User Research Archives - Experience Design "UX" Agency Sydney

Posts in User Research

Lance Shields and Adam Faulkner Talk about how Design is Adapting in this Environment

May 19th, 2020 Posted by Experience Design, User Research 0 comments on “Lance Shields and Adam Faulkner Talk about how Design is Adapting in this Environment”

Recliner Designer Podcast Series

Had a great chat with Lance Shields, Head of International Design at Adobe, about the current environment and how blueegg has responded in this current environment. Hope you enjoy listening…

Listen to Recliner Designer Podcast Here: Recliner Designer with Lance Shields

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What made me transition from Digital Marketer to UX Designer?

April 9th, 2020 Posted by Experience Design, User Research 0 comments on “What made me transition from Digital Marketer to UX Designer?”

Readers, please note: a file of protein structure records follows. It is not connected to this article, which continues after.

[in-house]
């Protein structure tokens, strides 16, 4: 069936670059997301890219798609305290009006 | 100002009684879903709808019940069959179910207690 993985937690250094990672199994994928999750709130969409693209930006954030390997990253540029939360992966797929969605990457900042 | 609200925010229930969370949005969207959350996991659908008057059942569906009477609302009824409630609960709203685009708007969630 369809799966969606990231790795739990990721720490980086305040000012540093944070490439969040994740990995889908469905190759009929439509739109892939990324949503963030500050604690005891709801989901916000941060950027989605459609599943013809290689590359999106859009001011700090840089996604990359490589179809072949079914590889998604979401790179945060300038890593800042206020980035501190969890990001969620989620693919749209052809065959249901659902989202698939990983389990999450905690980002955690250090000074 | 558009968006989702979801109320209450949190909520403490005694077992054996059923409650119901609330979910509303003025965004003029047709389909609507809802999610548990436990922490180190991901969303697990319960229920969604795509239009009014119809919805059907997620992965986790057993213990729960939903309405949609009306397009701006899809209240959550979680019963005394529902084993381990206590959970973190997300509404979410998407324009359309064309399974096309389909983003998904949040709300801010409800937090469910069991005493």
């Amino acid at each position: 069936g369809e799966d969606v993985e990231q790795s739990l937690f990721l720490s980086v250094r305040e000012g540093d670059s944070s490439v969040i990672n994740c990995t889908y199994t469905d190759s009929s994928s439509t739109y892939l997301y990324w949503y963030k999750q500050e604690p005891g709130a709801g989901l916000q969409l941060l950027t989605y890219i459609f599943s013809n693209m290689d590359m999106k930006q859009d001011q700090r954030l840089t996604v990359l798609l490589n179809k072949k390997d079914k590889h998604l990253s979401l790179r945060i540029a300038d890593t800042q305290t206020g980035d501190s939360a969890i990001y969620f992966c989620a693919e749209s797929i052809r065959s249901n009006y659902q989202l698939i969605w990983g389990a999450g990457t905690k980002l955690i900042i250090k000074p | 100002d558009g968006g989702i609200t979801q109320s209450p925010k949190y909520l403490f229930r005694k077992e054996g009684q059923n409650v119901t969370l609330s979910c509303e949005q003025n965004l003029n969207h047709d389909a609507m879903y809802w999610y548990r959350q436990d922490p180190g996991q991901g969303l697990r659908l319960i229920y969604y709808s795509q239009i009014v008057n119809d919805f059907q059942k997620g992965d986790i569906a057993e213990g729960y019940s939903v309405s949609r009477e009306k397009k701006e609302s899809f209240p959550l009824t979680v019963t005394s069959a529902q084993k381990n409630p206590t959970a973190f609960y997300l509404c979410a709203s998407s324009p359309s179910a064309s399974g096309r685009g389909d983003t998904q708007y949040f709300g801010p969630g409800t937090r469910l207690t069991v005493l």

It’s been a rough few weeks and we are surrounded by the ongoing uncertainty. I’ve recently been saying to others “Stay safe and healthy” more than “How are you”. During this hard time, all we can do is what we can control and take a step back to reflect on what we have been missing while we rushed through our lives.

Since I have turned my career path into a UX Designer, I have been meaning to highlight the benefits that UX design can offer to businesses, compared to traditional marketing, based on ten years of my journey from Digital Advertising industry into UX Design and why we should now focus more to enhance user experience and get it right.

Since ‘social media’ was introduced, we started to create our personal space on the internet and share with others. As a result, the trend levelled the playing field and opened up the era of ‘personal media’ where consumers play a marketer’s role, which is the biggest change we experienced in the mid-2010s.